The American Society for Clinical Pathology (ASCP) has joined the American Civil Liberties Union (ACLU) in a lawsuit challenging the legality of patents on human genes—specifically, patents covering the BRCA1 and BRCA2 genes, which are associated with breast and ovarian cancer.

The lawsuit was filed against the U.S. Patent and Trademark Office, Myriad Genetics, and Directors of the University of Utah Research Foundation in U.S. District Court in the Southern District of New York on May 12.

“ASCP joined this lawsuit because a fundamental tenet of ASCP is that patients come first,” said ASCP President Barbara J. McKenna, MD, FASCP. “Gene patents violate this principle by creating unjustifiable monopolies on human genetic information that is critical in the diagnosis of many diseases.”

ASCP further asserts that gene patents limit the broad availability of diagnostic tests due to the simple fact that laboratory scientists are prohibited from performing genetic tests because of patent enforcement and the threat of litigation.

As a result, the market is dominated by a single provider, eliminating competition and scientific diversity, which ultimately drives up costs. Gene patents potentially infringe on patients’ rights, denying them access to their own genetic information. Such patents stifle the innovative process, negating further refinement in test methodology, improvements in quality, and access to testing for the uninsured as well as those whose health care coverage requires that testing be reimbursed by a third-party payer.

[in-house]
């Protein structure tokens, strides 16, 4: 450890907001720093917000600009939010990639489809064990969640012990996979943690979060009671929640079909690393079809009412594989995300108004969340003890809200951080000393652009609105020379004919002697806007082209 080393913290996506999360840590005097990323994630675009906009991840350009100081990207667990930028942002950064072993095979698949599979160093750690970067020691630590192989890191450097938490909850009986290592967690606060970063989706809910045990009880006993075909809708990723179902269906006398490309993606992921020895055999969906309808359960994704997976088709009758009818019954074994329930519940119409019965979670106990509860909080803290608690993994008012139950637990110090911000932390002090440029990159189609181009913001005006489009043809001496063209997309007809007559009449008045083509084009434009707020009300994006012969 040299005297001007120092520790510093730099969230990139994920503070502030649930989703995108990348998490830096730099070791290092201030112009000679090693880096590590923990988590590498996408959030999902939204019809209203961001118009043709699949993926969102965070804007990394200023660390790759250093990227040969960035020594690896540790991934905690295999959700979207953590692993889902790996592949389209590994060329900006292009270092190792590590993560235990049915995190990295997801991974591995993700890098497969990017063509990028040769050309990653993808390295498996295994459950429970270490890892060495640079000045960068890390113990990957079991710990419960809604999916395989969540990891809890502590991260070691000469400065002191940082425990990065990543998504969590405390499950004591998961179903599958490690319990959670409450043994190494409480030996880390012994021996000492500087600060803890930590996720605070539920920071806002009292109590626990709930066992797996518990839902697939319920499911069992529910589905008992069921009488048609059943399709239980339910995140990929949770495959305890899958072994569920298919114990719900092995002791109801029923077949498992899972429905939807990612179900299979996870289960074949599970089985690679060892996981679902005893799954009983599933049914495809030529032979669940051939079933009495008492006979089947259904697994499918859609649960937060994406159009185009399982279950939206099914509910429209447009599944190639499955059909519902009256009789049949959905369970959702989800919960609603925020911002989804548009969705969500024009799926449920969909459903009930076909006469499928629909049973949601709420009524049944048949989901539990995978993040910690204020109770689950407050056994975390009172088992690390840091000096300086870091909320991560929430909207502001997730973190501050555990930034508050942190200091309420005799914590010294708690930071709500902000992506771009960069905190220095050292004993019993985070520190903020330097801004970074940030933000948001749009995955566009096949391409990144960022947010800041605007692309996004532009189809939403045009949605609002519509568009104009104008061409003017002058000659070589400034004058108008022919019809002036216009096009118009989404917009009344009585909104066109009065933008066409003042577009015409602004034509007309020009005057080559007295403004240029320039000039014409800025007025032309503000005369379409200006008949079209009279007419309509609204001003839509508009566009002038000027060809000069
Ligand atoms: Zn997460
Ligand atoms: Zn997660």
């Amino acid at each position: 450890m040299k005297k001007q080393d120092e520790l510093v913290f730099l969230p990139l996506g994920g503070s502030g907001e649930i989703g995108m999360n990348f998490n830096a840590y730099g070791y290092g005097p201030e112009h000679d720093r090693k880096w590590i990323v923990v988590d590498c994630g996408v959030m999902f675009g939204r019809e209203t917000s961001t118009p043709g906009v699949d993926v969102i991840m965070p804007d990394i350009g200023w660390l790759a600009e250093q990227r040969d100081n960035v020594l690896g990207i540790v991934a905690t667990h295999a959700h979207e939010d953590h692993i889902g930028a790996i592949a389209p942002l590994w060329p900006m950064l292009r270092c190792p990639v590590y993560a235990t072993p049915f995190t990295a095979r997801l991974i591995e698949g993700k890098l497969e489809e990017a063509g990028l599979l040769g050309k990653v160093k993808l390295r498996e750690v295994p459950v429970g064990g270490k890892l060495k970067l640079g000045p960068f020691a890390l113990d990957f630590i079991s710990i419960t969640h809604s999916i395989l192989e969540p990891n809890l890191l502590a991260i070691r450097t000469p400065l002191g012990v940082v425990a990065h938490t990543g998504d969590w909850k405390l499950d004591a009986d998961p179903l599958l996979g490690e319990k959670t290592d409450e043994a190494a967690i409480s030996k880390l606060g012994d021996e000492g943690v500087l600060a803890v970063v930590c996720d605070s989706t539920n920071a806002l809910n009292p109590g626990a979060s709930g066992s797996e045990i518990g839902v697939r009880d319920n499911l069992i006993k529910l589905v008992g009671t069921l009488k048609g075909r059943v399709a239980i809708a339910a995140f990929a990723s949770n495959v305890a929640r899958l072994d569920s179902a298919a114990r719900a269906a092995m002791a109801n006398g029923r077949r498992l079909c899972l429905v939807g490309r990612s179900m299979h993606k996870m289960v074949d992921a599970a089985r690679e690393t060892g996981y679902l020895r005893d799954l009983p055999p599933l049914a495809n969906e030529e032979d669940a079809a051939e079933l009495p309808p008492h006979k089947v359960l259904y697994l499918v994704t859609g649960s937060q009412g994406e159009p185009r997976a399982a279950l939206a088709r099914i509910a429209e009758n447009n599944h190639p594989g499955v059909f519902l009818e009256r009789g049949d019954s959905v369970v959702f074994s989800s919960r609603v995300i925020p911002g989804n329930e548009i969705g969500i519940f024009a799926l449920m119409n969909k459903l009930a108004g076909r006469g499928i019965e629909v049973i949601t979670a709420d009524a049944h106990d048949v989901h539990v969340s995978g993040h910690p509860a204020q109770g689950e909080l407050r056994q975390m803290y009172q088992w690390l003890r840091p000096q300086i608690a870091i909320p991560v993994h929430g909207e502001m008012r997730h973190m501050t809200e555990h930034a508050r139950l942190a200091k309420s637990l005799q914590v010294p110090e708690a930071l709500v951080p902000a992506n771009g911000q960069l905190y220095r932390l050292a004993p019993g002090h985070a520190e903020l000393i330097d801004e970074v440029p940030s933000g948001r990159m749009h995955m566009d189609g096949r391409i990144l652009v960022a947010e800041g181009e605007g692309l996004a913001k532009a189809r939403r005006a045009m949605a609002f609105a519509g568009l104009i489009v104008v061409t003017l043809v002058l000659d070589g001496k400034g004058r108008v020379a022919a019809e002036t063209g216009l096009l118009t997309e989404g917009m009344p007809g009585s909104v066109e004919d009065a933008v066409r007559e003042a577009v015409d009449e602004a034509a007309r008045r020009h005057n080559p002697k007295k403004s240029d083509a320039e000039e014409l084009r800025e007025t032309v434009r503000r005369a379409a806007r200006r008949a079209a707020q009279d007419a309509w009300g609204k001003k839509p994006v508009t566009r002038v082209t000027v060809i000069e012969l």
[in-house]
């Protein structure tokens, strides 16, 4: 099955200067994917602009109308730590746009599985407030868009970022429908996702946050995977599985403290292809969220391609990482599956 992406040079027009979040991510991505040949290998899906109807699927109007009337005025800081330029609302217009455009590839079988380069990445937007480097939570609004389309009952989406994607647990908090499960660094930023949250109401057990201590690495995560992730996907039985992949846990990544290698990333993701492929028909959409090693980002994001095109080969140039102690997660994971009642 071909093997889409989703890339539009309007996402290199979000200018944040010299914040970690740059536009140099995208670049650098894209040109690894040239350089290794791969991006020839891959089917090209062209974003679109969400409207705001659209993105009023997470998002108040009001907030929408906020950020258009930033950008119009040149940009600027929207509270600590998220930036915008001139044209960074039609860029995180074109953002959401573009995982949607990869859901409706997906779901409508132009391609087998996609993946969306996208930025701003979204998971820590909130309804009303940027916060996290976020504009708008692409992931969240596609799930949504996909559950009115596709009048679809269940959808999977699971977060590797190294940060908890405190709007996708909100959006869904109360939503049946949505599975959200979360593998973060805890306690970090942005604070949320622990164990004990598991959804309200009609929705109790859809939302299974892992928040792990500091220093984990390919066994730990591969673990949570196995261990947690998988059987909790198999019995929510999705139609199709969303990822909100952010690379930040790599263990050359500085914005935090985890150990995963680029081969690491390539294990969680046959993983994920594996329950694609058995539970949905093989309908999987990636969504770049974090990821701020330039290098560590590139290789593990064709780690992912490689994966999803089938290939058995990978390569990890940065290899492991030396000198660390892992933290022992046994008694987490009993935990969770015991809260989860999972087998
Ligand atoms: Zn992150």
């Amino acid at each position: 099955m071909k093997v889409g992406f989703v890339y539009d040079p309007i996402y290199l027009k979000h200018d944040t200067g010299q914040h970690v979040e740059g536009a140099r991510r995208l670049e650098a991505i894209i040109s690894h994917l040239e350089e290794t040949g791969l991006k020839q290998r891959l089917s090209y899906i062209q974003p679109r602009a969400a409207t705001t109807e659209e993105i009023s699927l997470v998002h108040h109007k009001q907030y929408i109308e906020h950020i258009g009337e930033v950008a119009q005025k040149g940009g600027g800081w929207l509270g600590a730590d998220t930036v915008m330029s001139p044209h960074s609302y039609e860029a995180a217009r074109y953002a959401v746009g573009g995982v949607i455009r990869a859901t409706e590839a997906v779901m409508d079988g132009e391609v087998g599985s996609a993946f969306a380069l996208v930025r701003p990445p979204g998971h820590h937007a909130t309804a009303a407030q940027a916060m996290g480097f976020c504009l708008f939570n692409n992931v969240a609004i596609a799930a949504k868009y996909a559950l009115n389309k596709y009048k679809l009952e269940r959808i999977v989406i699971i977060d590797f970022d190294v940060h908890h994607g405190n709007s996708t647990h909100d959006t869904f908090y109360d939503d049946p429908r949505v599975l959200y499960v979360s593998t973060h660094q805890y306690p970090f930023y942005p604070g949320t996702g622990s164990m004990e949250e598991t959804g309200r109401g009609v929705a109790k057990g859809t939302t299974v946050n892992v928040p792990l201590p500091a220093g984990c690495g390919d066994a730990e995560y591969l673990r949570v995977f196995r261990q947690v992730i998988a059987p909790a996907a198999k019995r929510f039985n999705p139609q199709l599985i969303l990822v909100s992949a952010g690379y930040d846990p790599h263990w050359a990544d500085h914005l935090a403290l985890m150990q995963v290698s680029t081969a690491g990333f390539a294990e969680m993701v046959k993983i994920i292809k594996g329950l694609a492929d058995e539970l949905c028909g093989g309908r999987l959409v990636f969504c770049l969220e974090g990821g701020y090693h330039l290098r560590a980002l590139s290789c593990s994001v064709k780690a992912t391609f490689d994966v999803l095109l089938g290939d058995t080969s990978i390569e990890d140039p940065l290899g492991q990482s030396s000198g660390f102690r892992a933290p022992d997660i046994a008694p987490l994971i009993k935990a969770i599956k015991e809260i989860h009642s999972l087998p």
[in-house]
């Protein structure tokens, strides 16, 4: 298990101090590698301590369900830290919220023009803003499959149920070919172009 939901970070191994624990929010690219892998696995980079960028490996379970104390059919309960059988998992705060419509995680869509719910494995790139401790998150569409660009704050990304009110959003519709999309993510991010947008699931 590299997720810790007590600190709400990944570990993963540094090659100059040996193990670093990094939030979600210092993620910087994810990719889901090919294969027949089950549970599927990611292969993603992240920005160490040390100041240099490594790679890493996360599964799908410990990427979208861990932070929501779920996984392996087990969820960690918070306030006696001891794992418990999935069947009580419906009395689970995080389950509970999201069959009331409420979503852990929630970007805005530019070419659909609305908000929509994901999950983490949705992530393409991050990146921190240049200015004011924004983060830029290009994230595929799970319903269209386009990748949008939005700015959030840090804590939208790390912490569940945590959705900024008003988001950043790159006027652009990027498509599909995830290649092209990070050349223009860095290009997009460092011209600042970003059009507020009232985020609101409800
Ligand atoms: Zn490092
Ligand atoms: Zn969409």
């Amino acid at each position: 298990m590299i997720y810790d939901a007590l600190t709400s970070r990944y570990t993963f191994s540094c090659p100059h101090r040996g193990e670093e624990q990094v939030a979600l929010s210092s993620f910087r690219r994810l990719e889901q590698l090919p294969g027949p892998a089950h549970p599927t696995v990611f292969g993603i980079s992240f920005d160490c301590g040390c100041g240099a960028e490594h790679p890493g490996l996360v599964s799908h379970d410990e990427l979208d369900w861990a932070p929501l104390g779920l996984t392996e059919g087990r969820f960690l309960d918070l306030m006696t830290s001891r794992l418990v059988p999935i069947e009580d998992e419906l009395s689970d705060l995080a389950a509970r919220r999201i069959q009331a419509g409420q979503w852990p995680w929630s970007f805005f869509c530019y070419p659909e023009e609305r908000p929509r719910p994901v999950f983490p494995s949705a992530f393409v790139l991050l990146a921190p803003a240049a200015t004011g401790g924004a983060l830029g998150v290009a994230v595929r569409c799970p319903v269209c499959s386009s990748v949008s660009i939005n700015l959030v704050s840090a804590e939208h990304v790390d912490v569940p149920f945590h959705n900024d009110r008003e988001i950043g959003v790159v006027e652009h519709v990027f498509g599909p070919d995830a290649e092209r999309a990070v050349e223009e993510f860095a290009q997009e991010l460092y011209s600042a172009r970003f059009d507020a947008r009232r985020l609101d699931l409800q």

“In short, the practice of gene patenting harms patients, impedes advances in medicine, and limits those in the practice of pathology and laboratory medicine from doing what they are educated to do—provide high quality health care and engage in research that will enhance the practice of medicine and patient care,” Dr. McKenna said.

The lawsuit states the patents restrict ease of access by giving Myriad the right to prevent clinicians from independently looking at or interpreting a person’s BRCA1 and BRCA2 genes to determine if the person is at a higher risk of breast and/or ovarian cancer.

Women who fear they may be at an increased risk of breast and/or ovarian cancer do not have the option to have anyone look at their BRCA1 and BRCA2 genes or interpret them except for the patent holder. Women are thereby prevented from obtaining information about their health risksfrom anyone other than the patent holder, whether as an initial matter or to obtain a second opinion.

The patents also prevent doctors or laboratories from independently offering testing to their patients, externally validating the test, or working cooperatively to improve testing. Many women at risk cannot even be tested because they are uninsured and/or cannot afford the test offered by Myriad.           

“Genes are not inventions like new treatments, drugs, diagnostic tests or technology platforms,” said Dr. McKenna. “They are products of nature that exist in all our bodies. No one deserves exclusive patent rights when all they did was uncover something that nature created or that nature does. Einstein couldn’t get a patent on E=mc² even though he worked very hard to discover it.”
More information and the full complaint are available at and at